Russian attacks escalate in Syria according to Turkey, tension heats up

By @preciousvsilva on
Russia's President Vladimir Putin (C) chairs a meeting with permanent members of the Security Council at the Kremlin in Moscow, December 12, 2014. REUTERS/Michael Klimentyev/RIA Novosti/Kremlin
Russia's President Vladimir Putin (C) chairs a meeting with permanent members of the Security Council at the Kremlin in Moscow, December 12, 2014. REUTERS/Michael Klimentyev/RIA Novosti/Kremlin REUTERS/Michael Klimentyev/RIA

Tensions continue to escalate between Russia and Turkey as the latter accuses Moscow of "ethnic cleansing" in Syria. Russia has been conducting airstrikes in Syria, but Turkey claims it is more politically motivated to force regime opposition out.
 
"Russia is trying to make ethnic cleansing in the northern Latakia [region] to force [out] all Turkmen and Sunni populations who do not have good relations with the [Syrian] regime," Reuters quoted Prime Minister Ahmet Davutoglu.
 
The minister divulged that Russia's recent campaign has been forcing Turkmen and Sunni communities out of the region. However, more than just forcing the opposition out, Russia's moves can benefit the Islamic State, according to analysts. The more so will happen should Turkey continue to go head to head with Russia. Russia argued in light of Turkey's an accusation that it has been targeting IS and similar extremist groups, in favour of President Bashar al-Assad's government forces. Western analysts claimed otherwise, saying that Russian forces have been targeting anti-Assad groups and not extremists.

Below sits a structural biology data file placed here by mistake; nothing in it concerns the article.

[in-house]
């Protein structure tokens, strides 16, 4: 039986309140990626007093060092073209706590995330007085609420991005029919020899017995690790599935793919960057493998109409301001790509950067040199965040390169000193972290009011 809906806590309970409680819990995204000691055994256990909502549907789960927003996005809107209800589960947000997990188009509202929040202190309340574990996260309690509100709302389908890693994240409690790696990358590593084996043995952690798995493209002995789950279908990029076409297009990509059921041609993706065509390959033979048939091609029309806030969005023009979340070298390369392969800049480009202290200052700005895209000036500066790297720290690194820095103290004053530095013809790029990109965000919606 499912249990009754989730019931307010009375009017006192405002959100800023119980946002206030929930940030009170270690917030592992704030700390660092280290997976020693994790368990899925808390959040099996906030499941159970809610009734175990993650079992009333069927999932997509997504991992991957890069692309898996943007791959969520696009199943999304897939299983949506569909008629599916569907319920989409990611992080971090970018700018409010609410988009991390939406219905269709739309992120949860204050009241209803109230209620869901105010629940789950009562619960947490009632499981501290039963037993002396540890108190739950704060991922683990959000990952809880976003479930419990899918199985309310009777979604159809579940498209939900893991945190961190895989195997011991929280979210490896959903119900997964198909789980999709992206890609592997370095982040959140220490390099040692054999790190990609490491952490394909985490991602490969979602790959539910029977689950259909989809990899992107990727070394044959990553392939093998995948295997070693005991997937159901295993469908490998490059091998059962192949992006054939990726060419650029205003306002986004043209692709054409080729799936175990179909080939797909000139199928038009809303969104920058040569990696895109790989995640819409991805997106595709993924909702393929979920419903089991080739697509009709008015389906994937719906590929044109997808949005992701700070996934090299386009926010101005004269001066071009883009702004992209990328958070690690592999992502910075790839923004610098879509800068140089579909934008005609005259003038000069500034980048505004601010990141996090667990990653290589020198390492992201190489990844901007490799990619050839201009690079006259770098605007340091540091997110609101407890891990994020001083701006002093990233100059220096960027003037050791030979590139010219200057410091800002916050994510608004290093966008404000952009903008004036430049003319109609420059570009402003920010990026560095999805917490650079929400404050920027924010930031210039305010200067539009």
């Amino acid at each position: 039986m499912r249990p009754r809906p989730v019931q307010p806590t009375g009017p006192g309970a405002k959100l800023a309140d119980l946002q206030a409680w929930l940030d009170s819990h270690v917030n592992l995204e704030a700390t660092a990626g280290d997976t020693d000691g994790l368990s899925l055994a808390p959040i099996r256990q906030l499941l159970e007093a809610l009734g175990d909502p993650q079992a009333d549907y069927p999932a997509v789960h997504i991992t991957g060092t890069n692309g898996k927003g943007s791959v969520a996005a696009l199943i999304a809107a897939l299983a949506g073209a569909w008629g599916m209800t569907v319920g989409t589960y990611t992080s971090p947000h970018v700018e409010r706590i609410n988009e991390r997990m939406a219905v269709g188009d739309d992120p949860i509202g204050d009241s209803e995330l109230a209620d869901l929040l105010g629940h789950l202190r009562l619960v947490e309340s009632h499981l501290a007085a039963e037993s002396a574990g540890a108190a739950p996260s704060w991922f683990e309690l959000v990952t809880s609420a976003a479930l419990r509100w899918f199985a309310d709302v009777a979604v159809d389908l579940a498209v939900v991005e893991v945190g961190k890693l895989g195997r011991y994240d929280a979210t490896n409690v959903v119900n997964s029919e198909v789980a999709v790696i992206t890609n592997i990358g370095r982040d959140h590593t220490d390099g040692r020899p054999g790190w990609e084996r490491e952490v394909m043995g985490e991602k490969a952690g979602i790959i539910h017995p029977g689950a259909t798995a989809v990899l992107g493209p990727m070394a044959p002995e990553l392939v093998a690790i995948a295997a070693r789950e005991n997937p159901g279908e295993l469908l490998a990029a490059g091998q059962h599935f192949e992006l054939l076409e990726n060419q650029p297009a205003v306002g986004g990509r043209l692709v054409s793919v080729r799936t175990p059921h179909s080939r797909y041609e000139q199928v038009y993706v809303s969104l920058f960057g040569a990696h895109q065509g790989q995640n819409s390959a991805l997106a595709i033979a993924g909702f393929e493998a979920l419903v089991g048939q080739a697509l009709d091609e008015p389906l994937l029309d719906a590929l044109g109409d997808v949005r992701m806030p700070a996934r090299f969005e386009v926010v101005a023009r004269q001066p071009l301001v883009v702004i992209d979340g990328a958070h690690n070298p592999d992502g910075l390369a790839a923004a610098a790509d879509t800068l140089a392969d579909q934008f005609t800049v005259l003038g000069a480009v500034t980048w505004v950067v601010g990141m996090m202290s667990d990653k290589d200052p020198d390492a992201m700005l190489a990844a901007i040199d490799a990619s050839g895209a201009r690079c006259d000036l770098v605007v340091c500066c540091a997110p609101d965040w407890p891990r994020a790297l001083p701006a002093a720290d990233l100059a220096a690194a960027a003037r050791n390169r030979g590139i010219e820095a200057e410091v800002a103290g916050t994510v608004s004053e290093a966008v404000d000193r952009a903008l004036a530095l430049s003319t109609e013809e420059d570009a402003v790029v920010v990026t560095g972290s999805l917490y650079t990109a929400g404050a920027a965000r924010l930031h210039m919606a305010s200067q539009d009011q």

Ankara and Moscow's relation has been strained after Turkey shot down Russia's plane near the Syrian border. According to the former, Russia's plane violated its airspace, which the United States also supported. Russia denied the allegations, with President Vladimir Putin warning that there could be consequences to what Turkey did. Putin employed the services of UK specialists to look into the warplane's flight recorder, according to Prime Minister David Cameron.
 
"Whatever we learn won't change our attitude to what the Turkish authorities did," added Putin the matter.
 
Russia and Turkey's relation is not only strained on the political arena but also economically as Russia stopped working on Turkey's nuclear plant. According to Turkey's officials, Russia's Rosatom halted construction on the country's first planned nuclear power plant because of waning relations with Ankara. The Australian reported Rosatom has not terminated the contract yet, but the company said it is hesitant to continue the project due to sizeable compensation clauses. Turkey has started looking for other contractors.
 
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